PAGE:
^{2}+5)/x

^{3}-x

^{2}+x+3

S = Integral

S (x^{2}+5)/x^{3}-x^{2}+x+3

S = Integral

S = Integral

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In a partial fraction decomposition (p.f.d.), you first factor the denominator as far as possible, i.e., into linear factors, complete squares, and irreducible quadratic factors. In your case, the denominator has an obvious root at x=-1, so you can factor out the linear term (x+1) and are left with an irreducible quadratic:

x³-x²+x+3 = (x+1)(x²-2x+3)

According to the rules, the partial fractions must then be of the form

A/(x+1) + (Bx+C)/(x²-2x+3)

for constants A, B, and C, which we need to determine. This you do by adding the two partial fractions:

(A(x²-2x+3)+(Bx+C)(x+1))/(x+1)(x²-2x+3)

Now compare the numerator of this fraction with the numerator of your original expression. They must be equal:

x²+5 = A(x²-2x+3)+(Bx+C)(x+1)

Even though this is one polynomial equation, it can be turned into 3 linear equations for A, B, and C. There are two ways of getting these linear equations:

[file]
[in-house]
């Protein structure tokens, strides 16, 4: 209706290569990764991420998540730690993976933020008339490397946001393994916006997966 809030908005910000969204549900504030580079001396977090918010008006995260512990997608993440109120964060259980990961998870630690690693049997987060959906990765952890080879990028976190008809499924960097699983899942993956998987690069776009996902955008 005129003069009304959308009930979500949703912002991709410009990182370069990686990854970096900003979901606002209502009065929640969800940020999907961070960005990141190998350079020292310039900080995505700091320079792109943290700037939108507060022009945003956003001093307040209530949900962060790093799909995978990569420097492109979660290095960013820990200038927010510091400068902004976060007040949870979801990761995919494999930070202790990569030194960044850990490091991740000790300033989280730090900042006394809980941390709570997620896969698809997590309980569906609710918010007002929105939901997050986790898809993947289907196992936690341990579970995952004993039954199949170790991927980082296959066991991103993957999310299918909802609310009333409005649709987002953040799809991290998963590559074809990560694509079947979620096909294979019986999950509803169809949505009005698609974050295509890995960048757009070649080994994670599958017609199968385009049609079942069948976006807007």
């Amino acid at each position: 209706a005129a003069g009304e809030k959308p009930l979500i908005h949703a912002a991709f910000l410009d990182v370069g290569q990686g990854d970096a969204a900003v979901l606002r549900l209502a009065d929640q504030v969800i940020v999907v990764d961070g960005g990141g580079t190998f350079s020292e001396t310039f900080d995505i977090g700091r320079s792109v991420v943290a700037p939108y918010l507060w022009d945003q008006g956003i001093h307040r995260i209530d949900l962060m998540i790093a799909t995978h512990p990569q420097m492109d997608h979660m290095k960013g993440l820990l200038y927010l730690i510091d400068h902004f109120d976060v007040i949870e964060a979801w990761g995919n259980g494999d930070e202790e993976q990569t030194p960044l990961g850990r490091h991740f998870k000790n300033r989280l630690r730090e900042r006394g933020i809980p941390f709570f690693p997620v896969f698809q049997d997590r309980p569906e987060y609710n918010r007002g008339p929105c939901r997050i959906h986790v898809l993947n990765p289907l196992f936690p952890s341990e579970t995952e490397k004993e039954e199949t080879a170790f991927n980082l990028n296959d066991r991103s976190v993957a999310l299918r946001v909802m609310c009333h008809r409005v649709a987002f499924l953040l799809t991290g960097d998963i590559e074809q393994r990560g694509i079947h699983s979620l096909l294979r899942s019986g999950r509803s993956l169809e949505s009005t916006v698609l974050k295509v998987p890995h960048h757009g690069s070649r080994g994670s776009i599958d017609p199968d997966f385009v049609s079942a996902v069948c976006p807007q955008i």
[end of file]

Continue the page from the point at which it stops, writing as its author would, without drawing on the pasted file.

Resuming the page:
1) since the relation is true for any x, you can pick "nice" values for x, such as 0,-1, and 1.

2) since all terms with an x², with an x, and with no x are independent of each other, you can extract their respective coefficients.

I will use method 1):

For x=-1 we get

6= 6A, implying A=1

For x=0, we get

5 =3A+C=3+C, implying C=2

For x=1, we get

6= 2A+2(B+C)= 6+2B, implying B=0.

Therefore, the p.f.d. is

(x²+5)/(x³-x²+x+3) = 1/(x+1) + 2/(x²-2x+3)

Now you can integrate both terms easily:

The first integral is obviously ln(x+1)+c.

For the second one you need to complete the square in the denominator ((x-1)²+2) and get the integral, after a substitution (u=x-1), √2 arctan((x-1)/√2)+c.

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